Arugula, Radicchio, Celery, Steamed Artichoke Hearts, and Blanched Asparagus Salad with a slice or Cowgirl Creamery "Red Hawk" Cheese

Arugula, Radicchio, Celery, Steamed Artichoke Hearts, and Blanched Asparagus Salad with a slice or Cowgirl Creamery “Red Hawk” Cheese

The Bible to be slim and still eat super well!

This may look like a tax guide but for foodies? It’s the only way to happily lose weight and still eat well.  (I’m down 4 pounds in 5 days.)

There comes a point in every Cook’s life where our pants get just a touch too snug. Where the jovial meals with loved ones catch up to us. And muffin-top and tight zippers crash our happy post-holiday selves. This is when Dean and I know it’s time to “TurboCharge.”  To recover our healthy bodies and clean systems.

I’ve been posting lots of yummy pictures of quick Salads and Proteins on Instagram and Facebook recently. Many of you asked for my salad recipes yesterday but one reader wrote “why all the salads lately?” Before I give you the recipes, I wanted to be honest, it’s because I’ve grown too “curvy”. My influx of “curves” adds strain to my already-torn L5 disc and I’ve been flat at least once a month since October. Then Anni asked me on Monday, “Mommy when we come back to Hawaii, can you not have a herniated disc? I miss piggy back rides.” That sucked. No four year old should know medical lingo. And so dear foodies, I am scheduling my 2nd epidural and committing to losing 15 lbs. maybe 20.  Now, I don’t feel fat. At all. I actually feel more bombshell “va-va-Voom”. But a slimmer frame will help me be a better, more active Mom. I can’t keep icing my back 2x a day… That, and I miss my heels… Candidly.

You will thus be seeing lighter fare here on the Blog in coming months as we stick to “TurboCharging”. We normally eat “clean” most of the time but it’s the mixing in of grains and pastas in our Italian-WASPy household that creeps on the pounds. And my love of fine Cheese…  I’m kind of intense about eating and drinking “Clean” — no processed foods and no processed wines. I’ll skip my rant in favor of Clean Wines but suffice to say anything less than $25 per bottle will generally be a simulated beverage full of sugars, food dyes, wood particles and chemicals. Like eating McDonalds? It’s not Real. Which is why drinking Annadel Estate Wines is so great — our wines are made with just fruit. They are “Clean” not dirty with additives. Healthy! <end rant>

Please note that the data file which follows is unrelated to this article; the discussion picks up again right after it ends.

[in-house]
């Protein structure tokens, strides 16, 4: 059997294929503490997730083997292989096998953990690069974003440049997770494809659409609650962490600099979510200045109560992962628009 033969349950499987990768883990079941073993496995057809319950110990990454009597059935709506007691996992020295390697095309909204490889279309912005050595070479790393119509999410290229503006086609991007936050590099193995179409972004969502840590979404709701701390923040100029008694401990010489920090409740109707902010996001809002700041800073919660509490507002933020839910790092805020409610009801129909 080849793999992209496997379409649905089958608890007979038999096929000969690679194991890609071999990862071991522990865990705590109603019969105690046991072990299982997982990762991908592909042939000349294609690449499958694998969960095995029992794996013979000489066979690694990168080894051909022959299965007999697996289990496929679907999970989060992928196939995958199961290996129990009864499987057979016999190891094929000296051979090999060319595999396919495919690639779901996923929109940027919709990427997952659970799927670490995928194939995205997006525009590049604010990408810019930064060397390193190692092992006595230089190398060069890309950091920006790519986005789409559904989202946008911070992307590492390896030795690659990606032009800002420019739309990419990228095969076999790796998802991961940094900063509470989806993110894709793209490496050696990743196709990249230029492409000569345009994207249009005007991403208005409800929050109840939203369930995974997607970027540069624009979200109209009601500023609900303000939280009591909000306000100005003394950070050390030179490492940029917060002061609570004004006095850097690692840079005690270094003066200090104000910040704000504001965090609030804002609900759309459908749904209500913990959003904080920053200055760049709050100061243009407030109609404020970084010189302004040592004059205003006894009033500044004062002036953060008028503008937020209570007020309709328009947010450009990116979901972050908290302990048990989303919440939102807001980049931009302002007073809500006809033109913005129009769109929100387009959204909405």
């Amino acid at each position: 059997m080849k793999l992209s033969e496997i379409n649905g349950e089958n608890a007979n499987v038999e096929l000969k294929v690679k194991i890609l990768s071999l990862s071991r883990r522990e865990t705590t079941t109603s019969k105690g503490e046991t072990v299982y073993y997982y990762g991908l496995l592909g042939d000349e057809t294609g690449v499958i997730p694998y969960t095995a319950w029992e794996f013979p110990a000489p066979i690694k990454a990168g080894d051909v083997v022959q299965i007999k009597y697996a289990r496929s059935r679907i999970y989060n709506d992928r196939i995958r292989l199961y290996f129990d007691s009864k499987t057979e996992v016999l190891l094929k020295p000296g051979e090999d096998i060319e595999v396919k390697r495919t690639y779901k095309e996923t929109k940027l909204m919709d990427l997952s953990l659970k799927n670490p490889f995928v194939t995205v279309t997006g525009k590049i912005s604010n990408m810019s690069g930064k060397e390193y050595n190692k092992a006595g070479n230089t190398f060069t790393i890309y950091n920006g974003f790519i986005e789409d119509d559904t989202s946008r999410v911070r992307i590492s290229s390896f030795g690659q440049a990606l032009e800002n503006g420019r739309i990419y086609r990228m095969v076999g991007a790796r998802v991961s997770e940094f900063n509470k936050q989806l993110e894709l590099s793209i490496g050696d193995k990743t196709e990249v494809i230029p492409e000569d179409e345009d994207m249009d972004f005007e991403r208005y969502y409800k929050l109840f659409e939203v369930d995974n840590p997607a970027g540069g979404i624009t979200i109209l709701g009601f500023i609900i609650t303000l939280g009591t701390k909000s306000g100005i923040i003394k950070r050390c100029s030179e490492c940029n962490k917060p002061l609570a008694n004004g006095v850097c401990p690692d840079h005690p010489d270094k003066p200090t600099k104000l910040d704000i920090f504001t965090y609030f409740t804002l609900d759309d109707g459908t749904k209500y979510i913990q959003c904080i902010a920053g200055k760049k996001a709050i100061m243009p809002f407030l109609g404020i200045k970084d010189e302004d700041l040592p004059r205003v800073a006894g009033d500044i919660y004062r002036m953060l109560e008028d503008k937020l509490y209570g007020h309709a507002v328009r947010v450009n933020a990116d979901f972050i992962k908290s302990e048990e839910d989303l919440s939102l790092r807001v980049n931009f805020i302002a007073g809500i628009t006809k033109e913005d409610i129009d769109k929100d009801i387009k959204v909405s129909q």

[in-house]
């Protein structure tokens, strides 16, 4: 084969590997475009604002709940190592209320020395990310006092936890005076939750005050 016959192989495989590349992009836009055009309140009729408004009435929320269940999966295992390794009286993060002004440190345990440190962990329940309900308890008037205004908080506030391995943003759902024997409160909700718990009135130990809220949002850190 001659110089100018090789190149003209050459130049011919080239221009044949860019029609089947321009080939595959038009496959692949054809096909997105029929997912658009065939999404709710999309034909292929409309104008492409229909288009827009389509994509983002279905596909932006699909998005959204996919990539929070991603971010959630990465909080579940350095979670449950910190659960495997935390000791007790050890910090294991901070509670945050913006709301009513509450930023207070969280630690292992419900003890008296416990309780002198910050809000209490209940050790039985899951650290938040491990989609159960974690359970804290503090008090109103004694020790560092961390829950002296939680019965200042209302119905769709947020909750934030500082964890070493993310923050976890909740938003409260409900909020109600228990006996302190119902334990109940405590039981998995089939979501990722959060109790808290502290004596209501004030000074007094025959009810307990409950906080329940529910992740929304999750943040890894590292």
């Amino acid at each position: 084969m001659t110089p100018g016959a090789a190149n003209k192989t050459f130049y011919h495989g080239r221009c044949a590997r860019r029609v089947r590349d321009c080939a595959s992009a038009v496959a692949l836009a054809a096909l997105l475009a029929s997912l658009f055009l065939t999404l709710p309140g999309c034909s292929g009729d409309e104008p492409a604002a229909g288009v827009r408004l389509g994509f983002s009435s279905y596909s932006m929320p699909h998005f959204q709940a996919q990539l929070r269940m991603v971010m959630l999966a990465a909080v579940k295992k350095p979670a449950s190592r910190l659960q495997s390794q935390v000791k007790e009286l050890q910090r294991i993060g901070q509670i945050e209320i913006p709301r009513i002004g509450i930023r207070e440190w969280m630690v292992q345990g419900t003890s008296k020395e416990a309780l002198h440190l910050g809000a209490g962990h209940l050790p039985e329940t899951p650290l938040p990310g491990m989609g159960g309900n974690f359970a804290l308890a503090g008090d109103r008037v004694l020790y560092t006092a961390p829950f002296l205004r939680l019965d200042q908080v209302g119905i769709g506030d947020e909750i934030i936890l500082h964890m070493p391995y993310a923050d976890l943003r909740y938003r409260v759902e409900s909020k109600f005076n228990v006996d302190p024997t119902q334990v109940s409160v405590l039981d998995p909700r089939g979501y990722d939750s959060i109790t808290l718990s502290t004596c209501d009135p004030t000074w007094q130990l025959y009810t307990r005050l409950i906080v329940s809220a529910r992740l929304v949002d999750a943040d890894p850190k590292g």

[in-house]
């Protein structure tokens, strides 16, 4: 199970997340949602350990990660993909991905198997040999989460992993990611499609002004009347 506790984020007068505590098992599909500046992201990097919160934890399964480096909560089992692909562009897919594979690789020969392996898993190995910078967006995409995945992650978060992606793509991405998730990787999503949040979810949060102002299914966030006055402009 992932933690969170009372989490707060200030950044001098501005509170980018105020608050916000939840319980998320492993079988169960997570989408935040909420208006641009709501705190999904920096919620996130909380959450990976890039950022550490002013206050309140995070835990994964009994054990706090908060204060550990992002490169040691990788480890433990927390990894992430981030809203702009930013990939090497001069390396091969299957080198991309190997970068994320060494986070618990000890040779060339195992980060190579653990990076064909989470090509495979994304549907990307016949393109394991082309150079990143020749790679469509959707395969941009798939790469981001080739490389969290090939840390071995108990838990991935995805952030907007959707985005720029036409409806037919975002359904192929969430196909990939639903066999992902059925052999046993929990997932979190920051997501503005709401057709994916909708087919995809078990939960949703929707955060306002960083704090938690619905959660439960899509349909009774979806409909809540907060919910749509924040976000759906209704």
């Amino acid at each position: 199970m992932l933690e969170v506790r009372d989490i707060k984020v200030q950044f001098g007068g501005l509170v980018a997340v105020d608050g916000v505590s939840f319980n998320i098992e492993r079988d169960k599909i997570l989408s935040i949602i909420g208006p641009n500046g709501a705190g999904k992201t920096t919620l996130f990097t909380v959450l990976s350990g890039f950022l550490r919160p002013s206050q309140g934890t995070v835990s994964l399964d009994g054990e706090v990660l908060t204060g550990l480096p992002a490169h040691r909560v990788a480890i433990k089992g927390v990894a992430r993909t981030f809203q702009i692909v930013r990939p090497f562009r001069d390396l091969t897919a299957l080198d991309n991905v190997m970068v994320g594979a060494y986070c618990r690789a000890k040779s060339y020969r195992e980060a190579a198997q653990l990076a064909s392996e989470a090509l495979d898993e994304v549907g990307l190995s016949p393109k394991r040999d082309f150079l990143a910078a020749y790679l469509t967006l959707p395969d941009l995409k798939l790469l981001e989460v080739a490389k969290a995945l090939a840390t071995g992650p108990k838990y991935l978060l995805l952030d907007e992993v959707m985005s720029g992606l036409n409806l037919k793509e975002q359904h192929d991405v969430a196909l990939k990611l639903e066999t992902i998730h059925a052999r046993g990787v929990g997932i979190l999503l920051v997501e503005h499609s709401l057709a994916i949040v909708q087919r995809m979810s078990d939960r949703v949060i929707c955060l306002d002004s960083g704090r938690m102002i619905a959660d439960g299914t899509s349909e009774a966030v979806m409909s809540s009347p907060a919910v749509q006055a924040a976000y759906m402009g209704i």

But the recipes will remain delicious and fresh. “TurboCharge” is just a simplified way of eating and grouping foods pioneered by nutritionist friend Tom Greisel and his PhD sister, Dian Greisel.  Hence all the salads and minimalist meals you’ve been seeing from me will continue along with soups and entree proteins (minus the carbs and grains.) I aim to easily lose 2-4 lbs a week with short 2 minutes strength workouts, drinking 10 glasses of water a day and eating either all vegetables, all proteins, or all fruits, zero grains or processed anything, the 90:10 rule (90 veggies/10 meat and vice versa). No sweets, no grains, no flours. For now.


Chop 3-4 cloves of garlic. Place in a small bowl and add 3-4 tablespoons EVOO and S/P. Let stand.

In a large, pretty bowl hand shred baby kale into more elegant sized bites. Then thinly shred 1/2 head of radicchio and cut shreds into thirds. Add to bowl. Thinly slice one whole endive and hand separate slices into bowl. Then course chop 15 Kalamata Olives. Toss the salad

Back to the dressing, using a fork whisk in 1 tablespoon of Balsamic Vinegar. Then add to salad and toss. Serve with a medium bodied red wine. Something dry and bright. The acids in the salad greens like a drier, more French style of Cabernet or Merlot. Nothing too fruity!



Chop 3 cloves of garlic. Place in a small bowl and cover with 4 tablespoons of EVOO. Add S/P. Let stand

Clean exterior of two artichokes (remove the outer 1-2 layers of bottom leaves). Slice in half. De-stem. Using a sharp pairing knife, clean out the inner “fur” of the artichokes. Place quickly into a steamer basket (fitted in a medium pot over tepid water). Cover. Bring to a boil and reduce to medium-high and steam 10-12 minutes. Remove from heat and fork out the artichokes to cool.

Take 4-8 stalks Asparagus. Snap off the coarse ends. Place into empty saucepan and cover with cool water. Place on the stove and bring the water to a boil. The very second the water boils? Remove and DRAIN hot water. Place asparagus on a cool plate immediately. Drizzle with EVOO and a sprinkling of coarse salt. Let stand. Asparagus should retain a crunch.

In a large pretty bowl, hand shred the baby Arugula. Slice and then course chop the remaining half head of Radicchio. Add to the Bowl.